There is evidence that the United States and Israel are engaged in what amounts to “counter-proliferation” in attempting to deal with Iran’s potential nuclear weapons program. In 2010, a Stuxnet attack was made on Iran’s centrifuges. According to press reports, Israel built centrifuges at their own Dimona facility like those used by the Iranians, perhaps with Siemans’ assistance, in order to know precisely how to design the cyber attack. Some estimate that a fifth of Iran’s centrifuges may have been damaged in the attack on their so-called Supervisory Control and Data Requisition (SCADA) system. Now, Richard Sale, in his article “US and Israel Tech Teams Develop ‘Malworm’ to Take Down Iran’s Computer Software,” in Truthout, November 2, 2011, describes a more ambitious project in which even US major software companies have been involved.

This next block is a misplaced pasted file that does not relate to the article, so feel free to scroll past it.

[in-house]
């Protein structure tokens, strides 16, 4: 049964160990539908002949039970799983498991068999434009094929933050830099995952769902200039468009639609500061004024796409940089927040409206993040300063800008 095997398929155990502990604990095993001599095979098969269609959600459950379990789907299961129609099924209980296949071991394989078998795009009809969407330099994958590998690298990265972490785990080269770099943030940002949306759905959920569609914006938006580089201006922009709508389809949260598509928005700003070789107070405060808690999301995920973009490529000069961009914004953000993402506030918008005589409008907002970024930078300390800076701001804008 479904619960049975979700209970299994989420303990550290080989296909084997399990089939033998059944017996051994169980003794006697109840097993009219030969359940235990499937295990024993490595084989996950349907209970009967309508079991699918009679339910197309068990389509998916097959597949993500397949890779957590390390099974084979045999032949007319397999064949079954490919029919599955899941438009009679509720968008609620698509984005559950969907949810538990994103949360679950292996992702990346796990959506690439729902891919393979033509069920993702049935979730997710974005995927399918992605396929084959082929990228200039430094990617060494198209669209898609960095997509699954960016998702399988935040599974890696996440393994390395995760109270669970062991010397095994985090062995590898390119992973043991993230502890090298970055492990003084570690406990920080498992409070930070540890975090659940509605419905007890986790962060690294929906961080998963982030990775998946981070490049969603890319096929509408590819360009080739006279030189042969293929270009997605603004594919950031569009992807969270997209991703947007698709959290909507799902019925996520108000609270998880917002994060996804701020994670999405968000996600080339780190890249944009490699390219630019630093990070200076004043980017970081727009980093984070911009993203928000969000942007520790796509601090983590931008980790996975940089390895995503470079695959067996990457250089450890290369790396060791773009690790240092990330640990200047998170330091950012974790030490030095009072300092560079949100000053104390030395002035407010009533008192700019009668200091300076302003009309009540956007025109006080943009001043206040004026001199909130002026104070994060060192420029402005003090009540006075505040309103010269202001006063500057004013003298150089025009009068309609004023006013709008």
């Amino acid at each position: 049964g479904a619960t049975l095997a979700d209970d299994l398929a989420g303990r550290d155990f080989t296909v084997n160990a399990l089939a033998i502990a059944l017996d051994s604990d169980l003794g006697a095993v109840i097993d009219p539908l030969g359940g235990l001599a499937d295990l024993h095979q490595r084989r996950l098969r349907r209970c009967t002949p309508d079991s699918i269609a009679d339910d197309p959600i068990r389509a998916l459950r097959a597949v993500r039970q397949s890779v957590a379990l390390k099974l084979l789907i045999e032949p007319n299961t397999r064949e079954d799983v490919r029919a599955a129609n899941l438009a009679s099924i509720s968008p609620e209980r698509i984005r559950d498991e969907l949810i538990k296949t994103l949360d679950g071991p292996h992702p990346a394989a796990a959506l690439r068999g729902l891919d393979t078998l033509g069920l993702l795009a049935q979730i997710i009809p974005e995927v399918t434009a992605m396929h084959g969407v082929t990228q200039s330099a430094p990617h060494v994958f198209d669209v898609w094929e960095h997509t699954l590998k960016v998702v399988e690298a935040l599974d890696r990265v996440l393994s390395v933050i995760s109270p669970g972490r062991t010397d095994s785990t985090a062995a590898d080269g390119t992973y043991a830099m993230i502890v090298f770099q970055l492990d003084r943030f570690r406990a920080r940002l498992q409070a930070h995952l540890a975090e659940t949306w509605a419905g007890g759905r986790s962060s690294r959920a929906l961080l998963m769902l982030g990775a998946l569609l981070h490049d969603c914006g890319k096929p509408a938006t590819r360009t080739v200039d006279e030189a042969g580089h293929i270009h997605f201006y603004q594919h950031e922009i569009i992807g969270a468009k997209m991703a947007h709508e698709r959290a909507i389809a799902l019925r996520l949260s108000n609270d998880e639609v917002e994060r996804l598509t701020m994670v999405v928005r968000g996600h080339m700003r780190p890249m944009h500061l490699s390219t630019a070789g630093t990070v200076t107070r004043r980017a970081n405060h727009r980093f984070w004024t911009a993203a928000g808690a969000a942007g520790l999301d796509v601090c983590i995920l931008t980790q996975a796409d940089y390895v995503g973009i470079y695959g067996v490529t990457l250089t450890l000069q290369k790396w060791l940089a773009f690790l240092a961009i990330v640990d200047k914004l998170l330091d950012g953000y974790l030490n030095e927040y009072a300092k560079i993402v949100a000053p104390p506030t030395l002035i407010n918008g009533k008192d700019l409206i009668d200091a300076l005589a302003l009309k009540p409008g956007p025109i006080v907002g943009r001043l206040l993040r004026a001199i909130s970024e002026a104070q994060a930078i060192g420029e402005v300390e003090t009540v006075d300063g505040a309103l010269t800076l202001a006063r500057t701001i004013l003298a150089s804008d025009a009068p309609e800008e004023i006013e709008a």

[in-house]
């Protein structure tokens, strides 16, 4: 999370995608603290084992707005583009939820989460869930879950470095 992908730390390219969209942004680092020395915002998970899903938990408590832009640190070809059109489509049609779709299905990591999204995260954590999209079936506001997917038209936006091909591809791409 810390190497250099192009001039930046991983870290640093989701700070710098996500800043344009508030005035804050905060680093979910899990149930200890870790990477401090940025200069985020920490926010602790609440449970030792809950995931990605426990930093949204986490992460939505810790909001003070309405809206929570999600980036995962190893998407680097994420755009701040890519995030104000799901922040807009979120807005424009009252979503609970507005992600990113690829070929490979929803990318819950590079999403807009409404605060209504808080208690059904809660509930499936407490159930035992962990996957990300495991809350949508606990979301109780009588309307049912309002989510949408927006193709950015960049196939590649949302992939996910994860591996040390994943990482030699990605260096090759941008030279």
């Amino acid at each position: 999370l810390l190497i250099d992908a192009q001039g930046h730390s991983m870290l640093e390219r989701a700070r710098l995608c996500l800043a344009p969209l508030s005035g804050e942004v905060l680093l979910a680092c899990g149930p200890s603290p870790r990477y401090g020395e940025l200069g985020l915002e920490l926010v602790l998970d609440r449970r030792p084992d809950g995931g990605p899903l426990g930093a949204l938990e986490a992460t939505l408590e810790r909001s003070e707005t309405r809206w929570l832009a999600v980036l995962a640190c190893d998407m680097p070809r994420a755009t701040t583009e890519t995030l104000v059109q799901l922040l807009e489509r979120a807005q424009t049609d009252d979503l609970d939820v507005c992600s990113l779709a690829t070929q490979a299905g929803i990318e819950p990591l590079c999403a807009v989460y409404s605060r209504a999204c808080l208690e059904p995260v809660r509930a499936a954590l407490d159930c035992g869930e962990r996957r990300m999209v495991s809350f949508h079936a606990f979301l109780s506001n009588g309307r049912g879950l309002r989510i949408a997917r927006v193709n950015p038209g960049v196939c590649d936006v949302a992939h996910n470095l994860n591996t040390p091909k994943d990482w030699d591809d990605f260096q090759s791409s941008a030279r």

It seems to me that no sensible person wants the US or Israel to make a military attack on either Iran or the DPRK in order to try to halt the proliferation of nuclear weapons, but what about a cyber attack? How might such an attack, or the threat of such an attack, fit into non-proliferation strategies?